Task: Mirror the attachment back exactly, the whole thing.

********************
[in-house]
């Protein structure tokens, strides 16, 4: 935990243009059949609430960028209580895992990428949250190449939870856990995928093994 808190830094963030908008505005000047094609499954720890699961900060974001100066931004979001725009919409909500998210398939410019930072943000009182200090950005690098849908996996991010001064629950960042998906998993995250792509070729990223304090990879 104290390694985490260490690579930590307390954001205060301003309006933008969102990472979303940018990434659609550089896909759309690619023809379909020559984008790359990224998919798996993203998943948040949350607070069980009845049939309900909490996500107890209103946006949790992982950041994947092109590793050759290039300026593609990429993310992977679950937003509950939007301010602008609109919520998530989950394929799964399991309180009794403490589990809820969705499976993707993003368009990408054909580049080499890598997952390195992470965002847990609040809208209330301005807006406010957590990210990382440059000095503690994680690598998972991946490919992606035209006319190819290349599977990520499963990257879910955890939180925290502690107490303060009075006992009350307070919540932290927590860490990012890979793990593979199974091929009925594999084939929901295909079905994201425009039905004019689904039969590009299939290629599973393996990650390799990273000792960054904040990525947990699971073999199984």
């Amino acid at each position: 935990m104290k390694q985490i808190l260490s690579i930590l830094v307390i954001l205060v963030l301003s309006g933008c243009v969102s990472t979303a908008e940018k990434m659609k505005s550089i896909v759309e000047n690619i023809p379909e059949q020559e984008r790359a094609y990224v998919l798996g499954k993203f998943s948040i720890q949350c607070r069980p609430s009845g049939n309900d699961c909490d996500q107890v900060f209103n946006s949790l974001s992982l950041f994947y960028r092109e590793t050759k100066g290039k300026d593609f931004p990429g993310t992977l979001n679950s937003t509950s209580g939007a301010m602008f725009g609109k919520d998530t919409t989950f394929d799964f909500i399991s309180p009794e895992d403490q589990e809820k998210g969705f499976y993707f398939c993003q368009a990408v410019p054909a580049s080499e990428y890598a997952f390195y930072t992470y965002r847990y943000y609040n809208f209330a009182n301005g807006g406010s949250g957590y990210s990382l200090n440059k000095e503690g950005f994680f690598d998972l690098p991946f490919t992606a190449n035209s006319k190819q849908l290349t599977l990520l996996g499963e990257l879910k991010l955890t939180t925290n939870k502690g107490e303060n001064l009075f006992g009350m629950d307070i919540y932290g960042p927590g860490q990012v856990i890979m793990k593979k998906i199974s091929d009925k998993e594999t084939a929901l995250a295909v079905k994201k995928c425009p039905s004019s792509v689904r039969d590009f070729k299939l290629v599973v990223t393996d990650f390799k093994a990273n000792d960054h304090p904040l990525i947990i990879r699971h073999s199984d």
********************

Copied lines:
[in-house]
């Protein structure tokens, strides 16, 4: 935990243009059949609430960028209580895992990428949250190449939870856990995928093994 808190830094963030908008505005000047094609499954720890699961900060974001100066931004979001725009919409909500998210398939410019930072943000009182200090950005690098849908996996991010001064629950960042998906998993995250792509070729990223304090990879 104290390694985490260490690579930590307390954001205060301003309006933008969102990472979303940018990434659609550089896909759309690619023809379909020559984008790359990224998919798996993203998943948040949350607070069980009845049939309900909490996500107890209103946006949790992982950041994947092109590793050759290039300026593609990429993310992977679950937003509950939007301010602008609109919520998530989950394929799964399991309180009794403490589990809820969705499976993707993003368009990408054909580049080499890598997952390195992470965002847990609040809208209330301005807006406010957590990210990382440059000095503690994680690598998972991946490919992606035209006319190819290349599977990520499963990257879910955890939180925290502690107490303060009075006992009350307070919540932290927590860490990012890979793990593979199974091929009925594999084939929901295909079905994201425009039905004019689904039969590009299939290629599973393996990650390799990273000792960054904040990525947990699971073999199984």
């Amino acid at each position: 935990m104290k390694q985490i808190l260490s690579i930590l830094v307390i954001l205060v963030l301003s309006g933008c243009v969102s990472t979303a908008e940018k990434m659609k505005s550089i896909v759309e000047n690619i023809p379909e059949q020559e984008r790359a094609y990224v998919l798996g499954k993203f998943s948040i720890q949350c607070r069980p609430s009845g049939n309900d699961c909490d996500q107890v900060f209103n946006s949790l974001s992982l950041f994947y960028r092109e590793t050759k100066g290039k300026d593609f931004p990429g993310t992977l979001n679950s937003t509950s209580g939007a301010m602008f725009g609109k919520d998530t919409t989950f394929d799964f909500i399991s309180p009794e895992d403490q589990e809820k998210g969705f499976y993707f398939c993003q368009a990408v410019p054909a580049s080499e990428y890598a997952f390195y930072t992470y965002r847990y943000y609040n809208f209330a009182n301005g807006g406010s949250g957590y990210s990382l200090n440059k000095e503690g950005f994680f690598d998972l690098p991946f490919t992606a190449n035209s006319k190819q849908l290349t599977l990520l996996g499963e990257l879910k991010l955890t939180t925290n939870k502690g107490e303060n001064l009075f006992g009350m629950d307070i919540y932290g960042p927590g860490q990012v856990i890979m793990k593979k998906i199974s091929d009925k998993e594999t084939a929901l995250a295909v079905k994201k995928c425009p039905s004019s792509v689904r039969d590009f070729k299939l290629v599973v990223t393996d990650f390799k093994a990273n000792d960054h304090p904040l990525i947990i990879r699971h073999s199984d």